Realization dawns, in the wake of yesterday's headline
, that there isn't a whole lot of oversight in private school curricula:
Most people probably think of private schools as posh institutions selling expensive upper-class educations far superior to the publicly funded school system. But Wednesday's suspension of two teachers at Ottawa's Abraar Islamic school after they heaped praise on a student's anti-Jewish story has many questioning the apparent absence of government oversight. [...]
But Mary Ann Turnbull, director of the Turnbull private elementary school on Fischer Avenue, said the last thing the private school industry needs is expensive bureaucratic oversight. "There's a danger of jumping from what happened with these two teachers, to saying we need provincial regulations," said Mrs. Turnbull.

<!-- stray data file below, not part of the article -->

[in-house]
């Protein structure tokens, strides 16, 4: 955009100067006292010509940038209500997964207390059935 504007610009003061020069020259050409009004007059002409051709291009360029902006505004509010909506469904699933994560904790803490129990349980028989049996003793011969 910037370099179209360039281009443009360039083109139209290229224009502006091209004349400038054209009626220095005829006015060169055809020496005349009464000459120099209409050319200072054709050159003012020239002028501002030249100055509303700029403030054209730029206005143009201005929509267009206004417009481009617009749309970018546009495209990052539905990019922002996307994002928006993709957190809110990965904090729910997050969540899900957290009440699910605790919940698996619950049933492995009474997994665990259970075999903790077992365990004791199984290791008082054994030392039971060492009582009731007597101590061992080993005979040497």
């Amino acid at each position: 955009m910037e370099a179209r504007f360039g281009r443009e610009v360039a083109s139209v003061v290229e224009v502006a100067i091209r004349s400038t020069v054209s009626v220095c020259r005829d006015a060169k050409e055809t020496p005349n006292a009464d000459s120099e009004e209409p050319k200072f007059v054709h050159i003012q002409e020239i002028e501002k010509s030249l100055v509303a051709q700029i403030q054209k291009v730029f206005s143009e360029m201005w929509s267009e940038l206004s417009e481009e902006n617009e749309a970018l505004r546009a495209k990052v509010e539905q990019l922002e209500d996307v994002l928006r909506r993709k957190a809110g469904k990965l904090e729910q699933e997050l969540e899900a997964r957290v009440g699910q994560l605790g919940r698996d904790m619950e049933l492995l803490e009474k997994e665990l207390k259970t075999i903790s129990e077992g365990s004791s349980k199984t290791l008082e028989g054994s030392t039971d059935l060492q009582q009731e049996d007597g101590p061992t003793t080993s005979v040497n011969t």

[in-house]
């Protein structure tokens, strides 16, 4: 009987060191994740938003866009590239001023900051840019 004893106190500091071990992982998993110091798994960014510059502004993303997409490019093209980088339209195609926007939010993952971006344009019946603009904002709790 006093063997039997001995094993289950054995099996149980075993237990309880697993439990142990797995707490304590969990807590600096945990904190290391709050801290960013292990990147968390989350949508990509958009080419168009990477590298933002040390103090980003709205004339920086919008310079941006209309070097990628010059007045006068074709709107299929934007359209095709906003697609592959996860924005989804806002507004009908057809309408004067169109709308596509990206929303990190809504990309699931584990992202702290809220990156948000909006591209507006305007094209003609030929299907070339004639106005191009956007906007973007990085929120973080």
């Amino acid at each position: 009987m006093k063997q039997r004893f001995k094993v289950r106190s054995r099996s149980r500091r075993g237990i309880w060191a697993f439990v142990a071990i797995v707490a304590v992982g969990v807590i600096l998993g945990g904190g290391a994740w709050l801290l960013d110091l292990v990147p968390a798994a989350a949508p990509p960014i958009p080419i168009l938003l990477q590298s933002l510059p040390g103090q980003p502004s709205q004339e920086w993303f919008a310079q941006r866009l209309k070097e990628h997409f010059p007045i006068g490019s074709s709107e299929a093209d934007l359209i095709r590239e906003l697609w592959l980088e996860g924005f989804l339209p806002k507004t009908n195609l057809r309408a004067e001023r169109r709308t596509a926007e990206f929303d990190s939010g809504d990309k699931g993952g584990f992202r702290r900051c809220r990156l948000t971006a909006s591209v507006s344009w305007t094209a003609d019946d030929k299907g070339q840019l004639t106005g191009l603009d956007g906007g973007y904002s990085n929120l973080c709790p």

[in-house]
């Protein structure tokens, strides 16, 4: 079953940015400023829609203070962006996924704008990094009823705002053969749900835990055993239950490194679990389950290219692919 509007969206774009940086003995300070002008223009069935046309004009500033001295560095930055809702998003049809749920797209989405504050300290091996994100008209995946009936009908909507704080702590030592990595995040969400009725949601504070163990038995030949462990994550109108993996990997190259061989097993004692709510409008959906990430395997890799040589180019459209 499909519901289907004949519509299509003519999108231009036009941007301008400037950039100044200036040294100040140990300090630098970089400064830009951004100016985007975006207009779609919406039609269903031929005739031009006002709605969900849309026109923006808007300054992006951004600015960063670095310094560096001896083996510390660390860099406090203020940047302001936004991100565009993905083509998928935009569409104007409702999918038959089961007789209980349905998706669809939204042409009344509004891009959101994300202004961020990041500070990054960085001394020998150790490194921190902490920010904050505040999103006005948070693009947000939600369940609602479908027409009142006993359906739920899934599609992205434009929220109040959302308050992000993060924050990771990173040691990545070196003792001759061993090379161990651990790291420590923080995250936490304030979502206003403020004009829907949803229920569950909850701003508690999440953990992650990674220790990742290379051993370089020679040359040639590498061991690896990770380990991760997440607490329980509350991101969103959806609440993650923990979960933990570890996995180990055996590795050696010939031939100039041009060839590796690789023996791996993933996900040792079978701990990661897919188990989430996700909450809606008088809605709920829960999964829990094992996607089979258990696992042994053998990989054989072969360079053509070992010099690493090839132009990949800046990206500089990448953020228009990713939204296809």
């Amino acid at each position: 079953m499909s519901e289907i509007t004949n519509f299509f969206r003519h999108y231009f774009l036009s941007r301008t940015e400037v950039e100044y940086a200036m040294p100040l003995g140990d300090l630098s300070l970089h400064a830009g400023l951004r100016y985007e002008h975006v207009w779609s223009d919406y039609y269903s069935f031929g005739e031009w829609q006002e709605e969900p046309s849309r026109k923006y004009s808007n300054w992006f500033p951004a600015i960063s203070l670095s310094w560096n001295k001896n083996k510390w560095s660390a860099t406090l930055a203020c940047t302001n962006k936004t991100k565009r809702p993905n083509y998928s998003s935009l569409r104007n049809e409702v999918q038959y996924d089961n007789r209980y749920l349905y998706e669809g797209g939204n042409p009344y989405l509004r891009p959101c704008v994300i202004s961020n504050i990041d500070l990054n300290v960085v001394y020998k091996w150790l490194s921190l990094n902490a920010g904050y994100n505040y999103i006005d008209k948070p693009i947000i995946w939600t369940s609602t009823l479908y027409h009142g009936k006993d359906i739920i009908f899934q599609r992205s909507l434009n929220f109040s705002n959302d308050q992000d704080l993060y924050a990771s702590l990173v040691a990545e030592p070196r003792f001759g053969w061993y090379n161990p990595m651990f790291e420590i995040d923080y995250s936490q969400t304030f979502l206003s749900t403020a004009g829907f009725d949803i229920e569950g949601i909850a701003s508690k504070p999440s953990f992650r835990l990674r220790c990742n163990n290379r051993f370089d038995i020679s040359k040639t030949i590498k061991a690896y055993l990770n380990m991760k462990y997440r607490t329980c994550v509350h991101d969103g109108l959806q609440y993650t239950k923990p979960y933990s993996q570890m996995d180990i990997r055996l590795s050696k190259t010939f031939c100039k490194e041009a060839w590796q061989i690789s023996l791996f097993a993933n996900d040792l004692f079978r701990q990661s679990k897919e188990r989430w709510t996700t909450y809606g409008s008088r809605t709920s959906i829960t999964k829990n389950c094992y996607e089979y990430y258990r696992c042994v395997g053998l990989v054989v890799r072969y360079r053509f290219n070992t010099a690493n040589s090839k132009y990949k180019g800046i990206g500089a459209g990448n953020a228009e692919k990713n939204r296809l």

She stressed the need for schools to be transparent, and for parents to play a greater role in their child's education. "Rather than say the province should oversee all of this, making sure those two teachers didn't do what they did, people have to be wise when they're shopping for a school -- public or private."
That assumes the teachers were rogue actors, expressing neither the preferred spin of the school administration, nor fee-paying parents. Do you really want to put so much faith in the premise that the parents in question didn't know exactly
what they were shopping for in a curriculum? This would be one of those instances where I'm perfectly happy to let the provincial government get its greasy hands on the wheel; the alternative is no control at all, which - as the Happy Fun Jihad Writing Assignment debacle demonstrates - is more than a bit unnerving.